Names can be deal breakers between me and my characters. If their name doesn't feel right I can't do anything with them until I've fixed it. Believe me, I can spend an entire morning playing around with Nan, Nancy, Anne, Annie. And then end up with Mary. Does it matter, you may wonder? Well, yes, it does. I think it's one of those instinctive things, like being able to hear a duff note on a piano.
Sometimes the name field is wide open. Anyone can be John, I suppose. Actually I don't believe I've actually written a John. When I wrote Life According to Lubka Buzz had to have a name that crackled with cocaine-fuelled nuttiness. When I wrote At Sea, Enid had to have a shy, unassuming kind of name. Enid could no more have been Buzz than Buzz could have been Enid.
When it came to creating Nellie for A Humble Companion I had a bit of help. Though Nellie herself is my creation, her father Ludwig Weltje was a real person, a dutchman by birth. So I had great fun perusing lists of common names used in the Netherlands. Cornelia was perfect. Unusual enough to be interesting but handily shortened to Nellie by those who knew her.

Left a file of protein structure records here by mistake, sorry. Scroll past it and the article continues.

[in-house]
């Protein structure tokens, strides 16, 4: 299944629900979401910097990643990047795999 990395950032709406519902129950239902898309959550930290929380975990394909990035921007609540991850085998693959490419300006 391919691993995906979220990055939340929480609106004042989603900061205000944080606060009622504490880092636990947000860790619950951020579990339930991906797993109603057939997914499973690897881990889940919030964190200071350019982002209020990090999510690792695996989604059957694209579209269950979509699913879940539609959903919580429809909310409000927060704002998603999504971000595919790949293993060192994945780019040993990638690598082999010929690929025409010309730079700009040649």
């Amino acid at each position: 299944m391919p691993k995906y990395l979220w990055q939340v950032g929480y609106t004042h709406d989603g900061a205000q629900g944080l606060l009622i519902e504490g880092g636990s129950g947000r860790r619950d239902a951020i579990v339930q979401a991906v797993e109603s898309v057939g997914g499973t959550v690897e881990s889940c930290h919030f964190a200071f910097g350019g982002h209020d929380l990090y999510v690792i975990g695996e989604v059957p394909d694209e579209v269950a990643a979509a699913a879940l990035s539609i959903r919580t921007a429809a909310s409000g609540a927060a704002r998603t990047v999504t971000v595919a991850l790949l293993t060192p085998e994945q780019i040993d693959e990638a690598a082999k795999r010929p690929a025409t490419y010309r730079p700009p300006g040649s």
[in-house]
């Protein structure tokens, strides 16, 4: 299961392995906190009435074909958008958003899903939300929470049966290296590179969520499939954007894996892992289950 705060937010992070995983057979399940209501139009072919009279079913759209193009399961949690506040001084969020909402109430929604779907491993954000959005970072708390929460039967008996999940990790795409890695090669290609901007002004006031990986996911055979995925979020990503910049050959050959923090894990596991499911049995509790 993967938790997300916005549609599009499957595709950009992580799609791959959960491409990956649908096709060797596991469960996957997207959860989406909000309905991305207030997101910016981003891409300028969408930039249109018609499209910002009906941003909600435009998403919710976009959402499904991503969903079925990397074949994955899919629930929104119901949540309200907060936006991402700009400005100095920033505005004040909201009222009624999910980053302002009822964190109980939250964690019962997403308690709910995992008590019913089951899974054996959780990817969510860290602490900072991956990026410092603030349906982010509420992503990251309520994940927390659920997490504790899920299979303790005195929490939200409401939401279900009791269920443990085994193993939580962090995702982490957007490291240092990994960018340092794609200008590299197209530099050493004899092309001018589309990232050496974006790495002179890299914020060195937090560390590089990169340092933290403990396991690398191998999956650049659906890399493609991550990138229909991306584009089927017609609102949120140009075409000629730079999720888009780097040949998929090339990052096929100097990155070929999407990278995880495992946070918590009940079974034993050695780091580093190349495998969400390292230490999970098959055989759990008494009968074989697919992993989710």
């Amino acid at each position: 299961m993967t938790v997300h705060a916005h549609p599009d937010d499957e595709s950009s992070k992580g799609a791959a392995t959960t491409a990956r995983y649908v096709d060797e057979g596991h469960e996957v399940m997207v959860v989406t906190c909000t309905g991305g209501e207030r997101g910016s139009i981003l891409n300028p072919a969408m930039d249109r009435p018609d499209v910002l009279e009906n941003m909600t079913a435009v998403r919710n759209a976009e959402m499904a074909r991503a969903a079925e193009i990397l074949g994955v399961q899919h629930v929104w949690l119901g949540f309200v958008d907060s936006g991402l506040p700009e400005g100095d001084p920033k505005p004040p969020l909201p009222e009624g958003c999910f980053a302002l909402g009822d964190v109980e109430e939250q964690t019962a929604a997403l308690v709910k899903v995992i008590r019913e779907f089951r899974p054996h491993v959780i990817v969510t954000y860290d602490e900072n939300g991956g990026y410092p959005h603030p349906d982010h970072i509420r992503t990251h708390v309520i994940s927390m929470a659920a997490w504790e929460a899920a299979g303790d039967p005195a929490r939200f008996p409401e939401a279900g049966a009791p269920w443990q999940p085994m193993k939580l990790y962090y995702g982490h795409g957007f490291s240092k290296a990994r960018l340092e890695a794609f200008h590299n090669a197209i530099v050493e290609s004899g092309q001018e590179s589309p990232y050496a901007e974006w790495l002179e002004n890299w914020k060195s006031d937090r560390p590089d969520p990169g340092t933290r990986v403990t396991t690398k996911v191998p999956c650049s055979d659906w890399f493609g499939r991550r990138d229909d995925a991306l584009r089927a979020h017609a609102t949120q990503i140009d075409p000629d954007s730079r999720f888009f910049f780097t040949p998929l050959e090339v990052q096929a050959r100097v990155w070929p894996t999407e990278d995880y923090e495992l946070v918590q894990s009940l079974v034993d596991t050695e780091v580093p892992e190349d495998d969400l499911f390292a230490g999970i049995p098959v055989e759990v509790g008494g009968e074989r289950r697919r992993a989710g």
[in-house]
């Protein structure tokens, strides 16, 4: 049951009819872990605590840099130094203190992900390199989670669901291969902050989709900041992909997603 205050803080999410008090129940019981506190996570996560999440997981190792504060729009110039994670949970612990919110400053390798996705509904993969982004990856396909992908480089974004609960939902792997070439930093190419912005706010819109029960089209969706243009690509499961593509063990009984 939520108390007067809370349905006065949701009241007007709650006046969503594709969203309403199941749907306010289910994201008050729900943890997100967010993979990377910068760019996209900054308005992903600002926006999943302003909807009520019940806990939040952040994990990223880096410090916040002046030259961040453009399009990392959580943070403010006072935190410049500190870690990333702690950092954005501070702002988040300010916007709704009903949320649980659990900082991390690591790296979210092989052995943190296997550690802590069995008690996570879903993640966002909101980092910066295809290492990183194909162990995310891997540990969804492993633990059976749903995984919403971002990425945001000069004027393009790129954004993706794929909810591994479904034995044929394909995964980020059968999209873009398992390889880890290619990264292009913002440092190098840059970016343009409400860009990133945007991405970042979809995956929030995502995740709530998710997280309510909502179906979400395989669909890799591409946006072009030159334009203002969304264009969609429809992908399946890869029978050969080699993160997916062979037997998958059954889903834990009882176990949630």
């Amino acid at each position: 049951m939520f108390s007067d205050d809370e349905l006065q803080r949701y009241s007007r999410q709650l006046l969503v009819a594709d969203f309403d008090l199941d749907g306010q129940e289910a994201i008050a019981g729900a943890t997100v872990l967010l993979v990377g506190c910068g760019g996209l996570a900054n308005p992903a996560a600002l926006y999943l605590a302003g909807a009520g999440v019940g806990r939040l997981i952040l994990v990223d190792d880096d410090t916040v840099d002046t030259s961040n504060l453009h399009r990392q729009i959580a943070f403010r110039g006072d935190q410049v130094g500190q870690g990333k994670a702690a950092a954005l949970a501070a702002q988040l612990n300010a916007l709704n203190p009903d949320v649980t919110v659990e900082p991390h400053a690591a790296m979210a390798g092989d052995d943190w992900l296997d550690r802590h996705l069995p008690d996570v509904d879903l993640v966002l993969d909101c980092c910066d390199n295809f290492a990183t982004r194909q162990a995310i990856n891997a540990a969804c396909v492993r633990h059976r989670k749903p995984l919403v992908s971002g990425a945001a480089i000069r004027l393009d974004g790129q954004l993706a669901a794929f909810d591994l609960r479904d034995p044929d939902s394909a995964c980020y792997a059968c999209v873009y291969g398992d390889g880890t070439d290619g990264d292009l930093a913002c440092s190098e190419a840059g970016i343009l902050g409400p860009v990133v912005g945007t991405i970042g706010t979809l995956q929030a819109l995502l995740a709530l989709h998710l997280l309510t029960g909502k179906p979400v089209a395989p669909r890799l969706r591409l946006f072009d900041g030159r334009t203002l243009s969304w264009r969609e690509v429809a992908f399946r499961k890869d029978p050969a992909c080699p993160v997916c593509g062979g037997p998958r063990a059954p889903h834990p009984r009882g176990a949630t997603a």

Surnames are important too. I found Morphew in a list of tradesmen in 18th century London and as soon as I had his name he came to life. It sounds daft, I know. I guess it's just one of those weird obsessions that distinguish novelists from normal, sane people.
Laurie's lovely publishers Quercus have offered me a copy of her latest book, A Humble Companion, to giveaway to one lucky reader (UK only). So as this post is about character names it seems only fitting to have a name based question for you to answer to have a chance to win the book.
To enter, complete the Google form here with your details and your answer to 'What name was Queen Victoria known by as a child?' A) Ria B) Drina or C) Tori. Entries close 6pm on 31st July.